Day 45: Run a game you love

September 10, 2009

At the end of our Faery’s Tale game the other night, we realized that now, we’ve all GM’d at least once at the House on the Hill.  That’s pretty sweet, as a group dynamic.

Now, most of us aren’t quite sure what to run next (I know I’m not that sure, and I should be next up).  We’ve got a Labyrinth Lord game run by Sandy coming up – he’s a guest GM so the four of us (John, Peter, Mike, and I) can work together against him.  On the way home Peter mentioned that he really wasn’t sure what he’d enjoy running, and wasn’t sure what to bring.

I pointed out that he had a whole closet full of boardgames he hasn’t had a chance to play.  That’s when I realized, as I was talking, how important it is for a GM to be jazzed about the game they’re running.

Even if the game doesn’t have a GM, somebody has to teach the game, and that’s not usually a tremendously easy task.  So you need to really love what you’re bringing.  That enthusiasm gets across, and it smooths over the rough patches that are absolutely natural when you learn something new.  That can often mean the difference between game ngiht feeling like an investment in hoped-for later fun, or a fun game night where you learned something.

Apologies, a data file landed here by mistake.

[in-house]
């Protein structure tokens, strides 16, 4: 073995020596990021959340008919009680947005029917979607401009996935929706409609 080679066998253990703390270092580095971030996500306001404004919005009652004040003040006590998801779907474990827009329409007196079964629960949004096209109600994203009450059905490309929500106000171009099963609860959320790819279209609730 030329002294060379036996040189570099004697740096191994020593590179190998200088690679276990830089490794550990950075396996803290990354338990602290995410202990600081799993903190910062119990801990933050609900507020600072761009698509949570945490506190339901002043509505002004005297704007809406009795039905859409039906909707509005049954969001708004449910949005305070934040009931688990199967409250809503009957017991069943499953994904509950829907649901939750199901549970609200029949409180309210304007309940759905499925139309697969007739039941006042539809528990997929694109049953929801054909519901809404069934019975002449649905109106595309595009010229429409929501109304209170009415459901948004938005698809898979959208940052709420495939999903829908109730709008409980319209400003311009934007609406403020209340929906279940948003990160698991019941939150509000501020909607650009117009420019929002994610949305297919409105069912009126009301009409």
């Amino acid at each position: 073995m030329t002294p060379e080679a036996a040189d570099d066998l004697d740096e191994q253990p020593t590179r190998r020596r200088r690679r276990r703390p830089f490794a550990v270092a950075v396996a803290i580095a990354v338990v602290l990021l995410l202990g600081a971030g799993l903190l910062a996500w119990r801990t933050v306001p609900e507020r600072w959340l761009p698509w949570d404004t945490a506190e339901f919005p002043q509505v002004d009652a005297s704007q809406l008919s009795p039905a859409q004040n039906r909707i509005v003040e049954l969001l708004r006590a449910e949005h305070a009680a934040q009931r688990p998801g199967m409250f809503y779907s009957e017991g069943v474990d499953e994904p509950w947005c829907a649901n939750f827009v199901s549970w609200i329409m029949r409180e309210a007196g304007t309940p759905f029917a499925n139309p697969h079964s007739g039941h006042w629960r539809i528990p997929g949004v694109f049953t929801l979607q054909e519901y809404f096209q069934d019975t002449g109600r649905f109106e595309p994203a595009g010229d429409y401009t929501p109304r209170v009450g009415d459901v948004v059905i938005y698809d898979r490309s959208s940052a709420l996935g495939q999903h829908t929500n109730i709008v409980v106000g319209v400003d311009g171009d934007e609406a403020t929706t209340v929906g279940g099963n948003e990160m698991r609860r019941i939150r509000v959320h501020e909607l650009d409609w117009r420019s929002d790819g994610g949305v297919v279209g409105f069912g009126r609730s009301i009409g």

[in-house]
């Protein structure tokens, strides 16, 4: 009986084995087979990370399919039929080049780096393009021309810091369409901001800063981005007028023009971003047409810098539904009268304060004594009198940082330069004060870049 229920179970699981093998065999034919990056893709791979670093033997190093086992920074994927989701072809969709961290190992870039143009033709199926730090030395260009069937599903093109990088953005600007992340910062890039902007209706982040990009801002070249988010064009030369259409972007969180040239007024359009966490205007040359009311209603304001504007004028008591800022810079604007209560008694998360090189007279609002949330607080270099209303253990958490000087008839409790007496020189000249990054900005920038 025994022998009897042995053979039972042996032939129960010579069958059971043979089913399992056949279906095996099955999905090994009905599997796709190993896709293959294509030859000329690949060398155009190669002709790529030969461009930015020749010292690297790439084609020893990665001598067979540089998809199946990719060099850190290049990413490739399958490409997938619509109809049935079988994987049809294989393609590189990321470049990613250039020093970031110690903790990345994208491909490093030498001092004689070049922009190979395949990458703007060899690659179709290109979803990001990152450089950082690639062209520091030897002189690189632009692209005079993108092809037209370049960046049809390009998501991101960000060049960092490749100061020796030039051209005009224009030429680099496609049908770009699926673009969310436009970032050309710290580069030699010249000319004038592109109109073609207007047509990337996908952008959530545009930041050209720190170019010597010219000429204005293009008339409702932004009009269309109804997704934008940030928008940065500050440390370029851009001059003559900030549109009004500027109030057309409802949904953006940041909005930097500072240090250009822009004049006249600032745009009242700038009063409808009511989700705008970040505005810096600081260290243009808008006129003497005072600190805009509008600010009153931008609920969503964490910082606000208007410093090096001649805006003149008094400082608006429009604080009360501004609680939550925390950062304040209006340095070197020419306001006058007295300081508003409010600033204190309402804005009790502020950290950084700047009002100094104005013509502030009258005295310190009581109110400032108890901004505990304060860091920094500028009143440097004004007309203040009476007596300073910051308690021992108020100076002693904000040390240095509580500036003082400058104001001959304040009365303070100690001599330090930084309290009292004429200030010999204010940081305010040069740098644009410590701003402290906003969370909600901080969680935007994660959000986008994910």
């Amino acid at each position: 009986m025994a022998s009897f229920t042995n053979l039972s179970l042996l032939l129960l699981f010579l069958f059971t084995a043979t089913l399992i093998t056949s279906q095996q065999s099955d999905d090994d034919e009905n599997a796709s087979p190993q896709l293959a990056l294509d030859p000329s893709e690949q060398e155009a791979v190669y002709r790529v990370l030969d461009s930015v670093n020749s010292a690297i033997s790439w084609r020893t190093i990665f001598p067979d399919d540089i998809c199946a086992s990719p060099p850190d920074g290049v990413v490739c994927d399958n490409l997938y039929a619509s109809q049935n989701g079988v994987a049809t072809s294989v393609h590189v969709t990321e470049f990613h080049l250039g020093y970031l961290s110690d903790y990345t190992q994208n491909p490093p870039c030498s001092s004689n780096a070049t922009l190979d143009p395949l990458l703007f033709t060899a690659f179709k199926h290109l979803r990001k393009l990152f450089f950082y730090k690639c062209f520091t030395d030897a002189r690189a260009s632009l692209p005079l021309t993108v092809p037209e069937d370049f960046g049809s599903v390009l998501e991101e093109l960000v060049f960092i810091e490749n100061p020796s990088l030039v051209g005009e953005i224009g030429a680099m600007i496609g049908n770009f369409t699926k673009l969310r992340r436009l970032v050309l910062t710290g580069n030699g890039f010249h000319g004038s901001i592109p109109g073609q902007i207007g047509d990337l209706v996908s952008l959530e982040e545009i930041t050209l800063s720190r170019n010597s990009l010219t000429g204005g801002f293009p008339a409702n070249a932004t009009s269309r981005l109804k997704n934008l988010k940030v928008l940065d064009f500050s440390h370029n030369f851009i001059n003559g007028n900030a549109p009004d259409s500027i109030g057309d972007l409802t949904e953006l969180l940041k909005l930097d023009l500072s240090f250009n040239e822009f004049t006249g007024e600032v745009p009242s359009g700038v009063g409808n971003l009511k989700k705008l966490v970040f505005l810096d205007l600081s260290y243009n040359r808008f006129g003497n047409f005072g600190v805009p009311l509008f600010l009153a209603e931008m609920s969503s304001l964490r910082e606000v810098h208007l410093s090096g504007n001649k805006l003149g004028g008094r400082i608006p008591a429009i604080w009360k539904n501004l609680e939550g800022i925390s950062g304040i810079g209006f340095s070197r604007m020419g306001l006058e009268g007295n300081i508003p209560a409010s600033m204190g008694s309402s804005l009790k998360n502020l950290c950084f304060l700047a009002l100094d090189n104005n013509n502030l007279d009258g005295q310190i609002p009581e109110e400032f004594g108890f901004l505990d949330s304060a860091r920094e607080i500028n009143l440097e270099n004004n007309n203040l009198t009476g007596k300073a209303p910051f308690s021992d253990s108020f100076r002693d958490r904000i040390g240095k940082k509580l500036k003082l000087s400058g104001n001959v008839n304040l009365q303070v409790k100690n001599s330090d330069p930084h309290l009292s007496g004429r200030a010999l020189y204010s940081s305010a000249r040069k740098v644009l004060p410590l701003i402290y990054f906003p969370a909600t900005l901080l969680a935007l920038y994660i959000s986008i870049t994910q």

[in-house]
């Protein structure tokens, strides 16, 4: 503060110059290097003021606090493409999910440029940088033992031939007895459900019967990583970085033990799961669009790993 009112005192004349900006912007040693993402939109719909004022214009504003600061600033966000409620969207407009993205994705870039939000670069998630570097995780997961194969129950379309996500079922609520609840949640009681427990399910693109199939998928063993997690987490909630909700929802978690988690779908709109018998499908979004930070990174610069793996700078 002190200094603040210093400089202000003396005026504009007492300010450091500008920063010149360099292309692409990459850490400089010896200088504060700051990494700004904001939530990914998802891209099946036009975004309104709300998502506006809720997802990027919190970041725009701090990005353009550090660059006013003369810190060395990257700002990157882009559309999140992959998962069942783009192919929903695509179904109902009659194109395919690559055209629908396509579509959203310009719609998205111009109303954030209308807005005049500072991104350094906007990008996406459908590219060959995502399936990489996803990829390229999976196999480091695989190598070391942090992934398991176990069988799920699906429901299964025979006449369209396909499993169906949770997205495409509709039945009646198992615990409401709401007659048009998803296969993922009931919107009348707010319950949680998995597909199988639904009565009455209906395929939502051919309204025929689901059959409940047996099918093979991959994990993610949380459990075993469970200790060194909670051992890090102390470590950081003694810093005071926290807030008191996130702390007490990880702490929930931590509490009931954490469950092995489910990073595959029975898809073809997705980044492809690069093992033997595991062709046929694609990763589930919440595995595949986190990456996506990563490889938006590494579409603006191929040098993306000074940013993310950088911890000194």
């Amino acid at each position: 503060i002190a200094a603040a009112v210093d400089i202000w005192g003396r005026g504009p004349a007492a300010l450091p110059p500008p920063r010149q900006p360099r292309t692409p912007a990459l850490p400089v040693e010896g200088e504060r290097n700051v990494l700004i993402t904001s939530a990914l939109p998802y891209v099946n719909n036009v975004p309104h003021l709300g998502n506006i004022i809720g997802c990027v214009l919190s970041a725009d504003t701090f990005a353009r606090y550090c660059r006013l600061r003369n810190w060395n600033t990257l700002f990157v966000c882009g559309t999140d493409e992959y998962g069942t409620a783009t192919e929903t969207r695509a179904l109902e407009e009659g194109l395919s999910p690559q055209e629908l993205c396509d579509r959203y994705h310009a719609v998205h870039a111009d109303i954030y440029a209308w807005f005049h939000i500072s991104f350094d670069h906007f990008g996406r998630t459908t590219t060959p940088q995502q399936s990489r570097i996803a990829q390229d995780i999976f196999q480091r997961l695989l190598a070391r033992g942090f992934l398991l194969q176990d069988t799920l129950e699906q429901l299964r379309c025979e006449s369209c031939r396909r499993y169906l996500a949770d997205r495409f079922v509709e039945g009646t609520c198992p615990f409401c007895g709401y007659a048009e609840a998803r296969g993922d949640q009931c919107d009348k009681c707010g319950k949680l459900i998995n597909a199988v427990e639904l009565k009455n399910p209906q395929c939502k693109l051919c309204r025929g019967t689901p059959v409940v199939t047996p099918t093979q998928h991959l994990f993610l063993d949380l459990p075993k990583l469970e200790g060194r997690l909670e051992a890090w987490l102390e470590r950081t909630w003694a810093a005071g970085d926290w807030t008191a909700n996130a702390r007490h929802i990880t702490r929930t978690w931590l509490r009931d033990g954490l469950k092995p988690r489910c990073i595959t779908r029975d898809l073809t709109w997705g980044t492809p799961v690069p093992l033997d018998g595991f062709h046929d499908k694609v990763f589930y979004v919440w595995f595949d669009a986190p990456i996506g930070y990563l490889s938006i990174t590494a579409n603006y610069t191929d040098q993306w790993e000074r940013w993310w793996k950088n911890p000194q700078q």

Also, boardgames are awesome.


2 Responses to “Day 45: Run a game you love”

  1. Johnny Oneiric Says:


    And I’m totally running an Elric game using Sorcerer rules, next. We should keep a sign-up sheet somewhere…

    On a nearly-related tangent to “run what you love”: I was surprised and annoyed at myself for the number of things I needed to look up while running “my” game for you guys. Later I realized it’s because I’m pretty fast and loose with the rules when I’m running Faery’s Tale for my kids, but this was my first time GMing it for adults! I know you guys like to experience new gaming systems (and then tear them apart!), so I wanted to stick closer to the game as-published.

  2. stoughton Says:

    I think the game is going great – and (although I’m not sure) it may be that fast-and-loose might be how Fairy’s Tale was designed in the first place. We’re all having a good time, so no worries. 🙂

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